Viewpoint: Dear professors, think gameful
As a likely pre-health student in a science heavy major, I don’t get a lot of choices when it comes to academics. It’ll be helpful to take these, says my adviser. You’ll need to take these, say graduate schools. Within courses is even worse. Introductory science and math courses essentially operate on the pedagogical model of read this, attend this lecture, do this problem set, take this exam, rinse, repeat. The only real choice is how many hours of the day I want to spend with my head buried rereading a chapter or doing another problem set.
Hundreds of years of higher education have told us this is how it must be. College learning is supposed to be all about guided learning in how to teach ourselves. We all learn in our own unique ways, so it is up to us to figure out how to absorb the material. Exams exist to make sure we have learned the material we are supposed to have learned.
Common sense about how we actually learn dictates otherwise. As the old adage goes, you haven’t learned until you have failed. But the standard grading model of just totaling up points received and dividing it by points possible flies in the face of this. If you actually fail an assessment, there is no way to demonstrate in your grade that you have learned from your mistakes; that mark of failure will always have an enormous impact on that final calculation. Sure, practice exams and smaller assignments are designed to simulate that learning through failure, but they never come with the same type of directed feedback that accompanies an exam or essay grade.
There’s a different way to think about learning called gameful learning, and a project funded by the University’s Third Century Initiative, the Digital Education Initiative, the School of Education and the School of Information seeks to harness it. It seeks to expand the reach of gameful learning, a pedagogical model built on the principles that grades should be built from zero and not a ratio, and that learning should feature multiple paths to success, not just a single list of homework and exams. Gameful learning at the University is built on top of the learning management system Gradecraft, which features a grade predictor that lets students experiment with different options for success, and constantly gives them opportunities to reevaluate their chosen method.
This semester, I am taking a course that uses this model, Honors 240: The Games We Play. It does happen to have the added benefit of being a class about games graded as a game, but the gameful model certainly shows its stripes. Its gameful model empowers me to make choices about how I want to learn the material and lets me take risks that I might not otherwise take.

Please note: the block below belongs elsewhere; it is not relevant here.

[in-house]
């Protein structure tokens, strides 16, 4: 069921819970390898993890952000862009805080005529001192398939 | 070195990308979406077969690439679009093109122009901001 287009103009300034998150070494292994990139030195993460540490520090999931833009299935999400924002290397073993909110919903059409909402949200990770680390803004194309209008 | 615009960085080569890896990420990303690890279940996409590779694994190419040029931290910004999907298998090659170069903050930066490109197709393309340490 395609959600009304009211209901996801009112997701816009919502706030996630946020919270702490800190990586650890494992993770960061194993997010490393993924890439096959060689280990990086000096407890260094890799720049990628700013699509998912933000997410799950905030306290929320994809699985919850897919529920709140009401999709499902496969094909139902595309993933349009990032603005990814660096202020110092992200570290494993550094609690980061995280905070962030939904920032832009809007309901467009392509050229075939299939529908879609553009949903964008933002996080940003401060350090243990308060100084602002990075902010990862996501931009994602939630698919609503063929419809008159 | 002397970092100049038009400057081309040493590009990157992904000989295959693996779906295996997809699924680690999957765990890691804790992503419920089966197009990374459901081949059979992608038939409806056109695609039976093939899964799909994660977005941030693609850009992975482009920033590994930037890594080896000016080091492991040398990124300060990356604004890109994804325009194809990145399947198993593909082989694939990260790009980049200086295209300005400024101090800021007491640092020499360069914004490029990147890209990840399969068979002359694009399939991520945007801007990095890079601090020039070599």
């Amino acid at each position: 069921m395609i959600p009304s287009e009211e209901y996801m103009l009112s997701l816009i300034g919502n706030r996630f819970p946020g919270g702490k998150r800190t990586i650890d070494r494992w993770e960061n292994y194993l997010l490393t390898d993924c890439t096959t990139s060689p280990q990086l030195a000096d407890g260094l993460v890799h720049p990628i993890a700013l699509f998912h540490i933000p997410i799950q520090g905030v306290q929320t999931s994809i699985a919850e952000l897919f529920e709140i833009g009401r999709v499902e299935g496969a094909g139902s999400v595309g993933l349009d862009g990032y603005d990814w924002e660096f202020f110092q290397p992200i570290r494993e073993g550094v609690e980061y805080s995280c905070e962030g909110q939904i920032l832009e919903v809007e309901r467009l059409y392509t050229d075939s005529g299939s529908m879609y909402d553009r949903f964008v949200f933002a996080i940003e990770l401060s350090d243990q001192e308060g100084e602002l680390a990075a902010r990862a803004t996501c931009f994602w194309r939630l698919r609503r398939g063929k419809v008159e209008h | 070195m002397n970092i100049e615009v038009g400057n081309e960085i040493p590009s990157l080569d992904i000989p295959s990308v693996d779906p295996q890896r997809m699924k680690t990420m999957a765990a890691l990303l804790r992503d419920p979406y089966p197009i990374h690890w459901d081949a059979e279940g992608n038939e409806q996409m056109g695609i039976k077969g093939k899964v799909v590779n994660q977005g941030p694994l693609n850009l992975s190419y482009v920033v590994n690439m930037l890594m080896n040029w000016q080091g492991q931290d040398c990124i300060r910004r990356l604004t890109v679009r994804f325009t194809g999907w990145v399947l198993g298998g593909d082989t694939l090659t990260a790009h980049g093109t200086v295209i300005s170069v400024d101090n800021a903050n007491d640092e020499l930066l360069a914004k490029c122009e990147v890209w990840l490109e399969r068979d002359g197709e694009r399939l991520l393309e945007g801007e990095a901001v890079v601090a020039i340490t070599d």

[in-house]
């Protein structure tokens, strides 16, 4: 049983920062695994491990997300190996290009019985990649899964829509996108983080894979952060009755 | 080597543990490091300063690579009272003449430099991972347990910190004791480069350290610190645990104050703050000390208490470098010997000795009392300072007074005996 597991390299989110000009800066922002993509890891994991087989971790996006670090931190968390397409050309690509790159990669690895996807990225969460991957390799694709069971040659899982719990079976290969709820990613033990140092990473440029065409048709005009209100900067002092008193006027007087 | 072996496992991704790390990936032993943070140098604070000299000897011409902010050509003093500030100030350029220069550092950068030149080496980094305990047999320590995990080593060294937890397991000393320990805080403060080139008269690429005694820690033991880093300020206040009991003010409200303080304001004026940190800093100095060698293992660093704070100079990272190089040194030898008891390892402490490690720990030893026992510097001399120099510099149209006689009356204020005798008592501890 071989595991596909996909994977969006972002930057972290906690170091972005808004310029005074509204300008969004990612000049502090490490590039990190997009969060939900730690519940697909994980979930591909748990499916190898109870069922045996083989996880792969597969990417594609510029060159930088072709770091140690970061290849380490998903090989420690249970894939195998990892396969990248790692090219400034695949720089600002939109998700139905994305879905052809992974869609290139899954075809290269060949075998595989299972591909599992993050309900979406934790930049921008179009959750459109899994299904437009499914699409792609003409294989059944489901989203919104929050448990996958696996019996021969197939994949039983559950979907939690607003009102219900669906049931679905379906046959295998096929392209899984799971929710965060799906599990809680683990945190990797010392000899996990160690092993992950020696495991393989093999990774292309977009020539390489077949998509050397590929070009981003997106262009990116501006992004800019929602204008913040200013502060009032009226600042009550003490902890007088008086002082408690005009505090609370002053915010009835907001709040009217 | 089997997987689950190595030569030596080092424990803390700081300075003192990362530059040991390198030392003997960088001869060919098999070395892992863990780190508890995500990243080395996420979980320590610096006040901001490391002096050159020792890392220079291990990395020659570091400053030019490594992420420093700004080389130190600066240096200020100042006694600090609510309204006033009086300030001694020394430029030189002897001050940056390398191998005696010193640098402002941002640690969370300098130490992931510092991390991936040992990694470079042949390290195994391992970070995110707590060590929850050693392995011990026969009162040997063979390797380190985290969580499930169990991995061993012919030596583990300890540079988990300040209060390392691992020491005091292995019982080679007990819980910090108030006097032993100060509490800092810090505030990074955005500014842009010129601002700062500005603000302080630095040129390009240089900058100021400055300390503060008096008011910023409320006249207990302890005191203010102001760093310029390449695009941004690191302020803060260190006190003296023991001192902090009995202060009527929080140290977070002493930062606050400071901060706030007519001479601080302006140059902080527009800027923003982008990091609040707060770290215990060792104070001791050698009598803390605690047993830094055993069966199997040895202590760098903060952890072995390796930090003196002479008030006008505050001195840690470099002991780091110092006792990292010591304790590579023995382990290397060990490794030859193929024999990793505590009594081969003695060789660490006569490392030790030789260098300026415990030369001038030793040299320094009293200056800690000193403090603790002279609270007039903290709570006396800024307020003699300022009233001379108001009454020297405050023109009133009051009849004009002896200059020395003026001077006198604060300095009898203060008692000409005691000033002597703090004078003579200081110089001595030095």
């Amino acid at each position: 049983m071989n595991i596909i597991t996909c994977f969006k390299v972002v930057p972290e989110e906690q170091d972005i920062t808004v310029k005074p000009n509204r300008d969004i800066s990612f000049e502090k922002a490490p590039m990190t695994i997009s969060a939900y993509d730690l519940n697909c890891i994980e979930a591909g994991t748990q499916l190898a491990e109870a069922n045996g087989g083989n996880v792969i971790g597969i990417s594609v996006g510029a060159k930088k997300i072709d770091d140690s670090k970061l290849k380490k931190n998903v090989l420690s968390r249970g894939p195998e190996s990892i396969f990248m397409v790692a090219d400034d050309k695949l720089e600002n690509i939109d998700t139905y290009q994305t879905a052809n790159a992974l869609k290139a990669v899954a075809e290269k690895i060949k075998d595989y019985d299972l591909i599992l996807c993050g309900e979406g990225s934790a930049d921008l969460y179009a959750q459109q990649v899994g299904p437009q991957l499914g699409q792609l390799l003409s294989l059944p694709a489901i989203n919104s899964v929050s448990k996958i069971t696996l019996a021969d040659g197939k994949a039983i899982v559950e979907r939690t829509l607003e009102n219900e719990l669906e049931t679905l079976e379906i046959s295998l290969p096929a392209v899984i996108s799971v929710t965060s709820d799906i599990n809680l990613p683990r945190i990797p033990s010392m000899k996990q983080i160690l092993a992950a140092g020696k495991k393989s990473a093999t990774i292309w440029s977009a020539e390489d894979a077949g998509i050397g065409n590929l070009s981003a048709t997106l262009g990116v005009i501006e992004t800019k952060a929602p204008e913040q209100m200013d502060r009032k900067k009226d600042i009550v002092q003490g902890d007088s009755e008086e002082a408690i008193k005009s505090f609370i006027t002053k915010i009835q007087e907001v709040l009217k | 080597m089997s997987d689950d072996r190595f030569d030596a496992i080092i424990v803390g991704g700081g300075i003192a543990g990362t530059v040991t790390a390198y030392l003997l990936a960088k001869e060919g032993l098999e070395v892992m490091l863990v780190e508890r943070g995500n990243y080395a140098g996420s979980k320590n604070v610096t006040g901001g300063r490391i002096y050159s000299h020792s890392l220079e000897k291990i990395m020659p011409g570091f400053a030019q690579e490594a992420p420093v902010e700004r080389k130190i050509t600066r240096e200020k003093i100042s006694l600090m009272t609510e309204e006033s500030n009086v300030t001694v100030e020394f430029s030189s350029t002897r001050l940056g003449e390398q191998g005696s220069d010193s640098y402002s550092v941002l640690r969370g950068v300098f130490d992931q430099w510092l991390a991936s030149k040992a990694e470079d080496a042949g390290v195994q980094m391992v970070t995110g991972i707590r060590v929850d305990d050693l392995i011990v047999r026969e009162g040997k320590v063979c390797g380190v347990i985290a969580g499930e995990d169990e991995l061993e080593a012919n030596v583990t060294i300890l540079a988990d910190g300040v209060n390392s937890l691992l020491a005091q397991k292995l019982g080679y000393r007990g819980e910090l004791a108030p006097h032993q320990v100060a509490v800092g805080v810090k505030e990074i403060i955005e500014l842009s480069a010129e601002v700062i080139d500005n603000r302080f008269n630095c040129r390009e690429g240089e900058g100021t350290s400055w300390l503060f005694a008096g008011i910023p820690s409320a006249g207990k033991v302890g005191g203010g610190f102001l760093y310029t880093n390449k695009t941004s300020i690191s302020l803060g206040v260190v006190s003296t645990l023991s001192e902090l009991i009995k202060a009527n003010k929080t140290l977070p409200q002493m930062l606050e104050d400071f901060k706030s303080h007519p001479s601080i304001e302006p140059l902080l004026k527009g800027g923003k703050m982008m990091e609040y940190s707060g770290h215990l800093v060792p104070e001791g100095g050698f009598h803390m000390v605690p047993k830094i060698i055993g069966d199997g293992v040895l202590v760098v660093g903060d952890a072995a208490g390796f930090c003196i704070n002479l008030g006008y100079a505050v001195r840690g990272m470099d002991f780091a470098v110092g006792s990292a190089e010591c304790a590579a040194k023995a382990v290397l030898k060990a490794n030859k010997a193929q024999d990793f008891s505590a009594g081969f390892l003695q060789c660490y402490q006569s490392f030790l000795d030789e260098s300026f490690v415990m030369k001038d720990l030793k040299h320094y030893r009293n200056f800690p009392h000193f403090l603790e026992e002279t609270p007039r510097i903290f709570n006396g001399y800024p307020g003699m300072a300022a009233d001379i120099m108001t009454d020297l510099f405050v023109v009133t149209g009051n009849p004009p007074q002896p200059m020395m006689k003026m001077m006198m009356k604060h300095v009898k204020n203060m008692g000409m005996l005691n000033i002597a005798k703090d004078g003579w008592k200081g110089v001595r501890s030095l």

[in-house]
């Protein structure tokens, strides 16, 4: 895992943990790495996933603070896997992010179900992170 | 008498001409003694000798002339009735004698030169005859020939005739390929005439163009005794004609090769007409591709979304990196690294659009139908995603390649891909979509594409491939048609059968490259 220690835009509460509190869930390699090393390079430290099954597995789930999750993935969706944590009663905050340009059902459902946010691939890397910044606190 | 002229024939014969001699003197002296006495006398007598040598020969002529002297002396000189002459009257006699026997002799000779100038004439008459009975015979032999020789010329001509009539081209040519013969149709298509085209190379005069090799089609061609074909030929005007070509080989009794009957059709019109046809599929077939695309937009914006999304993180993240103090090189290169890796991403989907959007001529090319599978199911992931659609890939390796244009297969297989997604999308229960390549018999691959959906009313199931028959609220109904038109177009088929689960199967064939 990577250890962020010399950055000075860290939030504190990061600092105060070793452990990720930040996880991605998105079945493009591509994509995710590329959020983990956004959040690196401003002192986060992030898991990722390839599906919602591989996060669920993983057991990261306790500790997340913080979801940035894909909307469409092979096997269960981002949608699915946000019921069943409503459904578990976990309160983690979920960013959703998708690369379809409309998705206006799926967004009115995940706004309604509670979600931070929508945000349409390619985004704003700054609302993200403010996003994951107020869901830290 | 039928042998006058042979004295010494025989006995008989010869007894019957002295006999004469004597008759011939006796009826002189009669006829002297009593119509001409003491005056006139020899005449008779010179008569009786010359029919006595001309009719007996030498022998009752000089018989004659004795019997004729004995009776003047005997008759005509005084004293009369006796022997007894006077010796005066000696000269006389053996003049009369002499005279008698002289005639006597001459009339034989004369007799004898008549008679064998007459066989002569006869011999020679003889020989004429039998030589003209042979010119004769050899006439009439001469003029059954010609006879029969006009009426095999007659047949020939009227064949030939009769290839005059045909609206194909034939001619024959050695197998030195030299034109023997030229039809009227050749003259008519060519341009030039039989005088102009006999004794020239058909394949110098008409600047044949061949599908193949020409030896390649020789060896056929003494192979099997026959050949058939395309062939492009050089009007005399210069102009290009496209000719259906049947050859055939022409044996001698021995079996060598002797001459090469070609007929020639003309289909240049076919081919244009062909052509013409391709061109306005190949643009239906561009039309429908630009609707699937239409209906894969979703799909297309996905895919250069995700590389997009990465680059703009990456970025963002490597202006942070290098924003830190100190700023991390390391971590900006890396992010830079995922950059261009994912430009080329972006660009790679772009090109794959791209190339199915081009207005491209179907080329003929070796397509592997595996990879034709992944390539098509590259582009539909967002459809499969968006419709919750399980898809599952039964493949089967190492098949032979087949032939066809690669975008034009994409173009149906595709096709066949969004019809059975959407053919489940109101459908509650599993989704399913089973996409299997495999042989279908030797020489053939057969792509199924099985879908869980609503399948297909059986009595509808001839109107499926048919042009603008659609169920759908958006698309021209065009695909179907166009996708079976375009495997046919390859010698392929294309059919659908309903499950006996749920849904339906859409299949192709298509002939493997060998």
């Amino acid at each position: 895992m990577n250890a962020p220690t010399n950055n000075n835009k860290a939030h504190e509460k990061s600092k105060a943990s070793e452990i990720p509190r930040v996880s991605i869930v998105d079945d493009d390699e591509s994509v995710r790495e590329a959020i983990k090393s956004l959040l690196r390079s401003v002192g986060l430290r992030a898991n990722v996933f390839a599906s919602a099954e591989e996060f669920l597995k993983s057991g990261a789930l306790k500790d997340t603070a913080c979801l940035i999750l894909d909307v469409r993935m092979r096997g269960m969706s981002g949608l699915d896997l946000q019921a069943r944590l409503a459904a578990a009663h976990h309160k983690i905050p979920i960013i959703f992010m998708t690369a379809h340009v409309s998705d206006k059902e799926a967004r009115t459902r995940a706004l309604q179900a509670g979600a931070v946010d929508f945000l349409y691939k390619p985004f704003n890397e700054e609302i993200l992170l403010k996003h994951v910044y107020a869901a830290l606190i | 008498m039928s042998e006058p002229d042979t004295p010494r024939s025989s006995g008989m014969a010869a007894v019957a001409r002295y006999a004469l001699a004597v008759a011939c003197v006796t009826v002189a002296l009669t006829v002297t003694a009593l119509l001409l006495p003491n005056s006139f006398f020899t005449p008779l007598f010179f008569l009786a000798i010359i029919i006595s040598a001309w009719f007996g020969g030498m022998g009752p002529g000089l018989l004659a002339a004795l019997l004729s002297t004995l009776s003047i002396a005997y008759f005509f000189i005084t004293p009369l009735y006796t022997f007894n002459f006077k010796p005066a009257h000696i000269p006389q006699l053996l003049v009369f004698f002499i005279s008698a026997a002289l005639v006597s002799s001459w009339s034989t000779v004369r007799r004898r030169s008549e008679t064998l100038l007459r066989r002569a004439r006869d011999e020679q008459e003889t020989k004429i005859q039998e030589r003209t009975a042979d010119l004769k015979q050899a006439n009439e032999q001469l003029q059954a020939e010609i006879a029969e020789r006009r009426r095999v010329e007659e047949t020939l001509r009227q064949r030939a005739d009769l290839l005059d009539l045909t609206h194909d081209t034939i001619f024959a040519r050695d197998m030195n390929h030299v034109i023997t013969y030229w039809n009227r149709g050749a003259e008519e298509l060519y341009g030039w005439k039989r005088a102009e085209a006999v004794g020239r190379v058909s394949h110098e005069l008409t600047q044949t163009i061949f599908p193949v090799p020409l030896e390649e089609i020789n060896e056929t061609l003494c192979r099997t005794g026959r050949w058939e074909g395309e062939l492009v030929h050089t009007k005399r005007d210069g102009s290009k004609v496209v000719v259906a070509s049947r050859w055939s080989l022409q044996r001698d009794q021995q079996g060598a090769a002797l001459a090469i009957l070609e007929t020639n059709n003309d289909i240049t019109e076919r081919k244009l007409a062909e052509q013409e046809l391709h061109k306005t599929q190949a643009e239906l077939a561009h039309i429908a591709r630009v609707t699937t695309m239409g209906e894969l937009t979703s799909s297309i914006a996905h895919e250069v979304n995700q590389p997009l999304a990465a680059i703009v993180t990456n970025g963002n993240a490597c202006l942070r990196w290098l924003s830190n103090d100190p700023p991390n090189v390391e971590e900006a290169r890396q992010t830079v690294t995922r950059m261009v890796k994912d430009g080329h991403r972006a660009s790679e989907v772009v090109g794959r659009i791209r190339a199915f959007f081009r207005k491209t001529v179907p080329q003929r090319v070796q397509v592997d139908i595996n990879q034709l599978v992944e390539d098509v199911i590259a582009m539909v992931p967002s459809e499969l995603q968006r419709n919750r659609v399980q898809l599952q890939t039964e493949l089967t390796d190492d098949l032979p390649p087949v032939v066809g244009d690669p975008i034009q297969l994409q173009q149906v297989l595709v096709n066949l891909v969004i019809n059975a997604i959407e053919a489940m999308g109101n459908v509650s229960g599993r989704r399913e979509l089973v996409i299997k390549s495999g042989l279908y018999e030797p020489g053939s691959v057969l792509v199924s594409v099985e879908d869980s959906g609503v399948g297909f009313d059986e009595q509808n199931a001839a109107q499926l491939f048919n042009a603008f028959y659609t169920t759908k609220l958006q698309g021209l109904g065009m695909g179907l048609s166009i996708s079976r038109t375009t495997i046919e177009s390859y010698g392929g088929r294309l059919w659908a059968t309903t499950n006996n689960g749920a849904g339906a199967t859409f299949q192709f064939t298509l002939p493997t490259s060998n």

For example, as part of the course’s goal to apply the basic social science concepts we’re learning to real-world scenarios, I had the option to do any combination of developing my own empirical study of an issue on campus, analyzing one aspect of the Department of Education’s College Scorecard data or writing an essay trying to tie all of the individual concepts together. I decided to take a risk and spend a majority of my time analyzing data, and found some really interesting results that I would have never had seen if it was something I was forced to do along with other objectives. I also knew that even though I was taking a risk by focusing so much of my time on one project that could potentially lead to uninteresting results, or have it not be what my professor wanted, I could always try something new without risking a serious grade deduction. I would still have to work harder than if I didn’t fail the other assignment, but at least my grade might not suffer.
This type of choice in my learning was incredibly empowering. I felt so much more ownership over my work in the end because I felt like I chose to go down this path, and it wasn’t something someone was forcing me to do just to jump through some next proverbial hoop. While this model certainly can’t work in every educational circumstance, it is worth it for professors to think about adjusting the very model of their classrooms if they want their students to think the way the real world thinks.
Jeremy Kaplan is an editorial board member.